Noor Salman trial: Judge denies attorneys' request for dismissal, mistrial

The attorneys for the widow of Pulse Orlando gunman Omar Mateen presented their case Monday and are expected to rest their case Tuesday.
The case hinges on whether Salman, 31, knowingly helped Mateen plan the June 12, 2016, nightclub attack that left 49 people dead. 
Judge Paul Byron on Monday denied a motion filed by Salman's attorneys late Sunday to dismiss the case or to declare a mistrial.
Salman's attorneys claim the government failed to disclose information about Omar Mateen's father, Seddique Mateen.
“Because the government violated Ms. Salman’s Fifth Amendment right to due process and Sixth Amendment right to a fair trial, this court must dismiss the government’s case. In the alternative, if this court does not dismiss this action, it should order a mistrial in order to safeguard these fundamental constitutional rights,” the motion read.
But Byron disagreed, saying that the case is about Salman, Seddique Mateen.
"It doesn't change the dynamic about this case involving Noor Salman," he said.
The defense stated it received an email from the government that mentioned the FBI was investigating Seddique Mateen.
The email went on to say that from January 2005 to June 2016, the FBI was using Mateen’s father as a confidential informant.
But following the Pulse attack, FBI agents searched his home and found receipts showing he transferred money to Turkey and Afghanistan in March and June before the Pulse attack.
The government said an anonymous tip revealed that Seddique Mateen wanted to raise up to $100,000 to help toward an attack against the government in Pakistan.
Defense attorneys said that receiving the information after prosecutors rested their case, is unfair to Salman.
“That is information that should have been disclosed. It raises a lot of questions about his role in the prior investigations of Omar Mateen himself. The FBI investigated Omar Mateen in 2013 and closed the file,” community activist Ahmed Bedier said. "It was the FBI's failure to hold Omar Mateen accountable."
Richard Conner, who analyzed Salman's and Omar Mateen's cellphones and tracked pings from cell towers, testified that it appeared Mateen wasn't sure what club to attack.

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Google Maps data showed Mateen traveling from Disney Springs to International Drive to downtown Orlando's EVE nightclub before ending at Pulse.
A former friend of Mateen, who the public knows as Nemo, testified Monday.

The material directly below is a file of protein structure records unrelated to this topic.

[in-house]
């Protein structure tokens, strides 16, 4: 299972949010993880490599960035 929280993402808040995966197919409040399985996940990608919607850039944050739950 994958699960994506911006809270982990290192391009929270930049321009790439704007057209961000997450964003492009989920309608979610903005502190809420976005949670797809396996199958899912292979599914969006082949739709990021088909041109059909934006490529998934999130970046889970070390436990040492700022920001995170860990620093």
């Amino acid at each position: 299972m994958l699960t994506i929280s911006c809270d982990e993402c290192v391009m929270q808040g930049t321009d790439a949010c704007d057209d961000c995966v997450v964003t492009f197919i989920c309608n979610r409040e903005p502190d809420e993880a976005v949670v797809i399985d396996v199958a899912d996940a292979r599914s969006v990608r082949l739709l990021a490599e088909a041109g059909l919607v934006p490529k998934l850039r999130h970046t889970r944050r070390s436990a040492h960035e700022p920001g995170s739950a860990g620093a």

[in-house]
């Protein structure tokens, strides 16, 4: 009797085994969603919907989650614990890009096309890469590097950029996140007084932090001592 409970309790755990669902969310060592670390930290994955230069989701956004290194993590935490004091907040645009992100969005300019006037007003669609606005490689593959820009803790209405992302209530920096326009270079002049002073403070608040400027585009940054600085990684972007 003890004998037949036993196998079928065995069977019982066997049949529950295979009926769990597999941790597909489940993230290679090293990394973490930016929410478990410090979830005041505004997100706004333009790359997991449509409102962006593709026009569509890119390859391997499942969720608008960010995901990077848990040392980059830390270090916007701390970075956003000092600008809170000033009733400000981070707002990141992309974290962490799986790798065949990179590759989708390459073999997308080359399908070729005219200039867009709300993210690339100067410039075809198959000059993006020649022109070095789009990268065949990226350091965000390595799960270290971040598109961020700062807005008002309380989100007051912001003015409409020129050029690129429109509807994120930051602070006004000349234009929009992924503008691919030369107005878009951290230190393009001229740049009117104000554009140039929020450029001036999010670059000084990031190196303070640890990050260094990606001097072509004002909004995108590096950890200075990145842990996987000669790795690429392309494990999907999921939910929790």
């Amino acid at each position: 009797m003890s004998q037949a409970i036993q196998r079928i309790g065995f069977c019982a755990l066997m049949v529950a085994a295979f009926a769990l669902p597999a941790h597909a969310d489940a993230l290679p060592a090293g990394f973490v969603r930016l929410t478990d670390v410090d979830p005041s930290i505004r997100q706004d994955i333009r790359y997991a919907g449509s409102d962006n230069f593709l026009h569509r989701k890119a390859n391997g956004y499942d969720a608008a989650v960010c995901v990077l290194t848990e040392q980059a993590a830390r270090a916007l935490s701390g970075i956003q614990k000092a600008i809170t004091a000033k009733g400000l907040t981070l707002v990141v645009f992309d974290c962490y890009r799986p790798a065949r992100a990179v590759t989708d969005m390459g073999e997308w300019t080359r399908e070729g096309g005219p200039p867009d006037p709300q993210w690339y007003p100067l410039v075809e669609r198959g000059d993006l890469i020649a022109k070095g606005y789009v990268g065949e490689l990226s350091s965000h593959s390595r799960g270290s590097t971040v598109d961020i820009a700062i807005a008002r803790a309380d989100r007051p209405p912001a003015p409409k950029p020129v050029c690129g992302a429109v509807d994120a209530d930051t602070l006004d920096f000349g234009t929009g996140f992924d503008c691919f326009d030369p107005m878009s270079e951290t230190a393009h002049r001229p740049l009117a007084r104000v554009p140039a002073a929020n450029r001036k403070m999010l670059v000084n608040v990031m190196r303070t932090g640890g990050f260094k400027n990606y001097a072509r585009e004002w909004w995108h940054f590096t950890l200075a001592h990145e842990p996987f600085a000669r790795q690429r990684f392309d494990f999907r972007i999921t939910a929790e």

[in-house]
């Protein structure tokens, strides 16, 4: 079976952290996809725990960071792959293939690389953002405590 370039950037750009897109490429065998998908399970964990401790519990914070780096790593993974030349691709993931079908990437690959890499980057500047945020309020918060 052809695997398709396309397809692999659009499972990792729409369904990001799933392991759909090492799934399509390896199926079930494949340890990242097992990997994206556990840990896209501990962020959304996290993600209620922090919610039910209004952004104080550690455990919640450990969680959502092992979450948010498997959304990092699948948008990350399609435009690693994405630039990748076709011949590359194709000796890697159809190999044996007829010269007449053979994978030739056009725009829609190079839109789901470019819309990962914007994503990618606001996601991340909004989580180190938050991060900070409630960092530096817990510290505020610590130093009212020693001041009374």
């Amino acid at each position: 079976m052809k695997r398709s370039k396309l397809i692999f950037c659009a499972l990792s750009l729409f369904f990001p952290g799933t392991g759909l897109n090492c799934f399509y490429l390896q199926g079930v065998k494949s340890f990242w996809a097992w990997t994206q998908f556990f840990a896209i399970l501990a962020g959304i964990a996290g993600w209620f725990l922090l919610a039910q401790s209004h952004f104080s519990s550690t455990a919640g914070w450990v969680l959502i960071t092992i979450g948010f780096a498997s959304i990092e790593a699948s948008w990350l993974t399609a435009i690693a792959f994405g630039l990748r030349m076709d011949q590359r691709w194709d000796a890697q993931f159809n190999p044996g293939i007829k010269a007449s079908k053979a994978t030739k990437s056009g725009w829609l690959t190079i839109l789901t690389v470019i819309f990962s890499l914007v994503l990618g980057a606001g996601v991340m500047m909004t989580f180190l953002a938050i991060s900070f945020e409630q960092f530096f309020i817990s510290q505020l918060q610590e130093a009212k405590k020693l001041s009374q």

Nemo said he was shocked and horrified when he learned that Mateen used him as an excuse the night of the attack.
Two women who had a relationship with Mateen also testified Monday. One woman said she met Mateen online, and that they had a physical relationship.
Two of Salman’s childhood friends testified that she was a peaceful person.
Abdallah Salman, Noor Salman's uncle, testified that his niece is peaceful and childlike. He said outside the courthouse that he's confident his niece will be acquitted.
"I'm just waiting for that moment to finish the trial and show that she's innocent, so I can tell everybody, 'I told you so. She's innocent. She will be home,'" he said.
Special Agent Martin testified Monday that he investigated Omar Mateen after he claimed to be part of Muslim terror groups. Mateen told the FBI he was feeling harassed at work when he made those statements.
Omar Mateen was interviewed three times, and Martin said Salman was in and out of rooms in their apartment during questioning, but during the third interview, she was mainly in the kitchen.
The State Attorney's Office decided not to file charges against Omar Mateen for lying, and at one point, Martin said he considered having Mateen as an informant.
Salman's attorneys are revisiting statements made by key government witness, polygraph examiner, Ricardo Enriquez.

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According to Enriquez, Salman told him that Omar Mateen left home with a gun placed in a holster on his hip before the attack.
The government then used those comments as evidence.
But defense attorneys said the government knew Omar Mateen never left his home with his work gun holstered on his hip because they later found the holster while searching his home after the attack.
Salman faces life in prison if convicted. Jurors could begin deliberating the case as soon as Wednesday.